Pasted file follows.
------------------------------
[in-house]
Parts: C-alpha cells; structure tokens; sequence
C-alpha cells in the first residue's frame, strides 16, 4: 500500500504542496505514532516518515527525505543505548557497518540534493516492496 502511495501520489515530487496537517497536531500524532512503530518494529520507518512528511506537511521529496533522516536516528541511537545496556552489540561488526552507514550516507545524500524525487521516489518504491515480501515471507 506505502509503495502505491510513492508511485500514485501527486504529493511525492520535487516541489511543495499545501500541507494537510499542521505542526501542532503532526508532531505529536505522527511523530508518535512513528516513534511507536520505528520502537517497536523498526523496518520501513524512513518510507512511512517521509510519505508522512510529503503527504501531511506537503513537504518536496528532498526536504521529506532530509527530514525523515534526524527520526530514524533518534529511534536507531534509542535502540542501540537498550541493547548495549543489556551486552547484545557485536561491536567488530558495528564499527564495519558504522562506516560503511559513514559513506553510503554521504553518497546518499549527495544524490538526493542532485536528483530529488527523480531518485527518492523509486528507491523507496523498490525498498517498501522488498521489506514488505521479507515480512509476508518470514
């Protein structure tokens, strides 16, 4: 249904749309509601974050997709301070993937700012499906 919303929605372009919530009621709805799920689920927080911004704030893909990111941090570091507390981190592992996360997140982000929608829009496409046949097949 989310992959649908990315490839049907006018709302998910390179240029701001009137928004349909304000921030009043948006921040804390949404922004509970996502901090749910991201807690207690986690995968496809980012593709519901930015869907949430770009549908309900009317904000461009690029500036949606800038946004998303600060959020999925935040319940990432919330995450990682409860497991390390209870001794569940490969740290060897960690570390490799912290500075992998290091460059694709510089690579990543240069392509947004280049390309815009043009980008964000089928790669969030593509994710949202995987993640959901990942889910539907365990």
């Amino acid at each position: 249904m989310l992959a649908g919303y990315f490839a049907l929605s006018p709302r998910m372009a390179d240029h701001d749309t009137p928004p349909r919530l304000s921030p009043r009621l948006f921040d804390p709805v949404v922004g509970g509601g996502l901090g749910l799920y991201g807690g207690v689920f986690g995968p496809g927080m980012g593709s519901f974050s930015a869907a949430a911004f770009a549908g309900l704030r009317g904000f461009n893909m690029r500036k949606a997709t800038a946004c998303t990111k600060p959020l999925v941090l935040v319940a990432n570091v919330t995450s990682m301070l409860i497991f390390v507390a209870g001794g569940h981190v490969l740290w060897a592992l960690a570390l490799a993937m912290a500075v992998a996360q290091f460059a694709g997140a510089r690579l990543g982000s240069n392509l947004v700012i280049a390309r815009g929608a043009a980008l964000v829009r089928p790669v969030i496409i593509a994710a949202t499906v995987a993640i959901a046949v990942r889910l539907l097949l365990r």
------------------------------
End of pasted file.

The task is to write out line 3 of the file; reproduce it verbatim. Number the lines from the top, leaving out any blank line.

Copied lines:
C-alpha cells in the first residue's frame, strides 16, 4: 500500500504542496505514532516518515527525505543505548557497518540534493516492496 502511495501520489515530487496537517497536531500524532512503530518494529520507518512528511506537511521529496533522516536516528541511537545496556552489540561488526552507514550516507545524500524525487521516489518504491515480501515471507 506505502509503495502505491510513492508511485500514485501527486504529493511525492520535487516541489511543495499545501500541507494537510499542521505542526501542532503532526508532531505529536505522527511523530508518535512513528516513534511507536520505528520502537517497536523498526523496518520501513524512513518510507512511512517521509510519505508522512510529503503527504501531511506537503513537504518536496528532498526536504521529506532530509527530514525523515534526524527520526530514524533518534529511534536507531534509542535502540542501540537498550541493547548495549543489556551486552547484545557485536561491536567488530558495528564499527564495519558504522562506516560503511559513514559513506553510503554521504553518497546518499549527495544524490538526493542532485536528483530529488527523480531518485527518492523509486528507491523507496523498490525498498517498501522488498521489506514488505521479507515480512509476508518470514